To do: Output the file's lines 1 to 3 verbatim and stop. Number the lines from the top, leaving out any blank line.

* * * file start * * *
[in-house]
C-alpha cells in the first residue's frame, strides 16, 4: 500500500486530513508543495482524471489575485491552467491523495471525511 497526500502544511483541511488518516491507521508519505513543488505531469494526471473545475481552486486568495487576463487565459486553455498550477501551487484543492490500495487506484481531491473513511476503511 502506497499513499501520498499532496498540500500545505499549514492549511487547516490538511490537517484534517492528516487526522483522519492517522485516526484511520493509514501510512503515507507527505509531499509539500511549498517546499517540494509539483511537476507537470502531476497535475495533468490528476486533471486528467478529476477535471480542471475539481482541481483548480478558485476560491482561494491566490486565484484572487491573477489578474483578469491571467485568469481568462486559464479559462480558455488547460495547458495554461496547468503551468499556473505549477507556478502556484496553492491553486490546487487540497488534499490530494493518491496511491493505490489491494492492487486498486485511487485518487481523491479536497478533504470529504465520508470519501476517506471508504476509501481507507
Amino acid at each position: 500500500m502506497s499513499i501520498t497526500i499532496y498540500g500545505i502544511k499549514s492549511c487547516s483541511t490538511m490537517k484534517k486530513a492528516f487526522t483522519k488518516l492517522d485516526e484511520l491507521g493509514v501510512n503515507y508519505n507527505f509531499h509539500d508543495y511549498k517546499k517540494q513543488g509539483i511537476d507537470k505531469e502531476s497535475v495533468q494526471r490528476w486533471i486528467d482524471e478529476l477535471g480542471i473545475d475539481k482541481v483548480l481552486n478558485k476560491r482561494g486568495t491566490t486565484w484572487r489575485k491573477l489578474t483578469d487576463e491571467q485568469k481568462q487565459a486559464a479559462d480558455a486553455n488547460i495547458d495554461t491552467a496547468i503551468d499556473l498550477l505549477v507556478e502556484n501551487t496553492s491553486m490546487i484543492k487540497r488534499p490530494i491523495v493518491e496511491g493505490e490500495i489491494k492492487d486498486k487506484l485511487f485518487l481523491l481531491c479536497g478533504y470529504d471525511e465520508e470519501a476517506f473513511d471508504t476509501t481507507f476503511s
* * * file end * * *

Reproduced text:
[in-house]
C-alpha cells in the first residue's frame, strides 16, 4: 500500500486530513508543495482524471489575485491552467491523495471525511 497526500502544511483541511488518516491507521508519505513543488505531469494526471473545475481552486486568495487576463487565459486553455498550477501551487484543492490500495487506484481531491473513511476503511 502506497499513499501520498499532496498540500500545505499549514492549511487547516490538511490537517484534517492528516487526522483522519492517522485516526484511520493509514501510512503515507507527505509531499509539500511549498517546499517540494509539483511537476507537470502531476497535475495533468490528476486533471486528467478529476477535471480542471475539481482541481483548480478558485476560491482561494491566490486565484484572487491573477489578474483578469491571467485568469481568462486559464479559462480558455488547460495547458495554461496547468503551468499556473505549477507556478502556484496553492491553486490546487487540497488534499490530494493518491496511491493505490489491494492492487486498486485511487485518487481523491479536497478533504470529504465520508470519501476517506471508504476509501481507507
Amino acid at each position: 500500500m502506497s499513499i501520498t497526500i499532496y498540500g500545505i502544511k499549514s492549511c487547516s483541511t490538511m490537517k484534517k486530513a492528516f487526522t483522519k488518516l492517522d485516526e484511520l491507521g493509514v501510512n503515507y508519505n507527505f509531499h509539500d508543495y511549498k517546499k517540494q513543488g509539483i511537476d507537470k505531469e502531476s497535475v495533468q494526471r490528476w486533471i486528467d482524471e478529476l477535471g480542471i473545475d475539481k482541481v483548480l481552486n478558485k476560491r482561494g486568495t491566490t486565484w484572487r489575485k491573477l489578474t483578469d487576463e491571467q485568469k481568462q487565459a486559464a479559462d480558455a486553455n488547460i495547458d495554461t491552467a496547468i503551468d499556473l498550477l505549477v507556478e502556484n501551487t496553492s491553486m490546487i484543492k487540497r488534499p490530494i491523495v493518491e496511491g493505490e490500495i489491494k492492487d486498486k487506484l485511487f485518487l481523491l481531491c479536497g478533504y470529504d471525511e465520508e470519501a476517506f473513511d471508504t476509501t481507507f476503511s